Scientists who played pivotal roles in developing weight-loss drugs

Powerful new weight-loss drugs became one of the biggest health stories over the past year—and Drs. Jens Juul Holst, Joel Habener, Svetlana Mojsov, and Daniel Drucker played key roles in making these medications possible. The scientists conducted early research starting in the 1970s on glucagon-like peptides, or GLPs, which first transformed diabetes treatment and now obesity treatment.

As with many groundbreaking medical advances, it was a group effort. Holst, at the University of Copenhagen (where he’s now a professor of endocrinology and metabolism), noticed after intestinal surgery that patients’ insulin levels soared while their blood-sugar levels dropped; he attributed the changes to several gut hormones, including glucagon made in the pancreas. Around the same time, Habener (now a professor of medicine at Harvard Medical School and Massachusetts General Hospital) and Drucker worked with animals in the lab at Massachusetts General Hospital and identified new types of glucagon hormones they called GLP-1 and GLP-2. Mojsov, a chemist two floors away, also independently identified the active part of GLP-1, which is mimicked in the new weight-loss drugs like Ozempic and Wegovy (made by Novo Nordisk), and one of two main compounds in Mounjaro and Zepbound (made by Eli Lilly). Mojsov (now a research associate professor at Rockefeller University) produced large amounts of the peptide and developed antibodies to attach to them. The trio eventually collaborated on critical scientific papers that described the active part of GLP-1 in rat guts, and documented that increasing GLP-1 levels corresponded to increasing insulin levels.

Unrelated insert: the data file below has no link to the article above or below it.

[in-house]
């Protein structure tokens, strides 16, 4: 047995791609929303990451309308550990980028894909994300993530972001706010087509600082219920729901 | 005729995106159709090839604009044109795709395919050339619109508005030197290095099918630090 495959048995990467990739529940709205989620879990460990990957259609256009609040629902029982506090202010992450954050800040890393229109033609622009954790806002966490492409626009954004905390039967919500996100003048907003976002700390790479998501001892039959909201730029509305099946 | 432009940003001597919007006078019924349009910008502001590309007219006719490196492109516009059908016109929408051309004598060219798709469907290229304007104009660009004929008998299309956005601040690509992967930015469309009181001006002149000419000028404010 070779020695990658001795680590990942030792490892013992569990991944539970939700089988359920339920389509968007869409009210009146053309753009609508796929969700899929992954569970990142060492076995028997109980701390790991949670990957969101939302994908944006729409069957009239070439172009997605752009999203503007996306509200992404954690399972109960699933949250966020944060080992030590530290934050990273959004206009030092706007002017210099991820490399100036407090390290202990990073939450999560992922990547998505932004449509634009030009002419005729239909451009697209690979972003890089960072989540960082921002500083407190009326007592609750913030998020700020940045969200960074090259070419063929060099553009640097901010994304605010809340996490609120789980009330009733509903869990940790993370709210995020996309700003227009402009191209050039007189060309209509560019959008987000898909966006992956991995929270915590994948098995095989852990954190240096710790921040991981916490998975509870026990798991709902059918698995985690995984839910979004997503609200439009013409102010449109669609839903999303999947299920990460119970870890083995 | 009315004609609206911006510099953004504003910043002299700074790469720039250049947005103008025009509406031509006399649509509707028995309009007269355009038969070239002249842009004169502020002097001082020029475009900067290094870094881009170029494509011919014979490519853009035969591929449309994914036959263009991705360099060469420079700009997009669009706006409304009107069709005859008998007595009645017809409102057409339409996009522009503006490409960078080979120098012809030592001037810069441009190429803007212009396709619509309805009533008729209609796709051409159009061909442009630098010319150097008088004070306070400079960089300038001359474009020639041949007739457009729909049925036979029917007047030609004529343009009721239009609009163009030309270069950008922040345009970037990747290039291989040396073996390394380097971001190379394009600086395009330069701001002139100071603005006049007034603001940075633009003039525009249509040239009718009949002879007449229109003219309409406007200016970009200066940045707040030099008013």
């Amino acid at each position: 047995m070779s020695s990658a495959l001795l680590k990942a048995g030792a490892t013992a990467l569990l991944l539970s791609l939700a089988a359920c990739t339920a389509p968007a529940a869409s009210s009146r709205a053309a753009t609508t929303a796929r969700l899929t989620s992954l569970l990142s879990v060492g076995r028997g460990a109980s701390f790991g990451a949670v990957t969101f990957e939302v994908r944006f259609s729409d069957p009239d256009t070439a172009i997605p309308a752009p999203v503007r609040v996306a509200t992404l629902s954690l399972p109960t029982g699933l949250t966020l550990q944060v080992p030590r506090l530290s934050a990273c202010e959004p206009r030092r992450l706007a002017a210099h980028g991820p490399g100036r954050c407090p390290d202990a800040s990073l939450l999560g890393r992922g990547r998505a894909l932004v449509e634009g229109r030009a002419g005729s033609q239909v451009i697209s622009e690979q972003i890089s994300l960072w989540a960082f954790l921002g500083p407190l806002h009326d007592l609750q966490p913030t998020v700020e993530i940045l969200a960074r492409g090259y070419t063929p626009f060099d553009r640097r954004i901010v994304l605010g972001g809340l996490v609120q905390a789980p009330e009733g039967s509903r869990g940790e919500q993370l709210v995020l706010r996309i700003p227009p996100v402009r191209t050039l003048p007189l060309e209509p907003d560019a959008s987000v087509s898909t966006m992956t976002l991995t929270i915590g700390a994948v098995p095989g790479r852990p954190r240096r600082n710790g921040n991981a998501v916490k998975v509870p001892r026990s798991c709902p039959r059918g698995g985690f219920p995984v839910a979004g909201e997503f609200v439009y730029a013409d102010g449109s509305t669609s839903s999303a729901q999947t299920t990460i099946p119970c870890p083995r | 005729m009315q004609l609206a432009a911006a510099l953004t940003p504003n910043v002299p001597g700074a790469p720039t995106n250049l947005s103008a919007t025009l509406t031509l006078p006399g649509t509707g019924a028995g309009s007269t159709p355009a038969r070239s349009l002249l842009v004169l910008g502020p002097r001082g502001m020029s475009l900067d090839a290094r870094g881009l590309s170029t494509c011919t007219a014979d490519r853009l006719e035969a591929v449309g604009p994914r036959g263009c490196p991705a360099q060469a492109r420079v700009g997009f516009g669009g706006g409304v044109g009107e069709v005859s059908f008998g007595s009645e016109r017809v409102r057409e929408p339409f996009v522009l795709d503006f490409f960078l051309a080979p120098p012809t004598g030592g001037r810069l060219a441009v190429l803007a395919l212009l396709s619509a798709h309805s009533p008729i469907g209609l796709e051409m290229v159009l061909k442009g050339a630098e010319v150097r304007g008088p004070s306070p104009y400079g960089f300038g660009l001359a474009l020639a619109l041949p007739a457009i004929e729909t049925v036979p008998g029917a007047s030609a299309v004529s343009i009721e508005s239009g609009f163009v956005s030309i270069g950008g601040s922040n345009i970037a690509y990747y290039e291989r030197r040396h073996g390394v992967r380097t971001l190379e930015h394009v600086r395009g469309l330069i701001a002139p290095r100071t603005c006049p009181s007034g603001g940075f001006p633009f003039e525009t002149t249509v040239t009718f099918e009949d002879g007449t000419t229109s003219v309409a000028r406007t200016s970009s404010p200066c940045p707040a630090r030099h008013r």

Decades later, that understanding led to today’s revolution in diabetes and obesity treatments, which appear to be only the beginning for GLP-1 based medicines. The drugs have been approved to reduce the risk of heart disease, and researchers are studying them as potential therapies for kidney and liver disease, brain conditions like Alzheimer’s, and many more. “I don’t pretend that GLP-1 medicines will work for every single condition for which they are being studied,” says Drucker, now a professor of medicine at Lunenfeld-Tanenbaum Research Institute at the University of Toronto. “But if they show benefit for even half of these conditions, then that will be a tremendous win for people struggling with them.”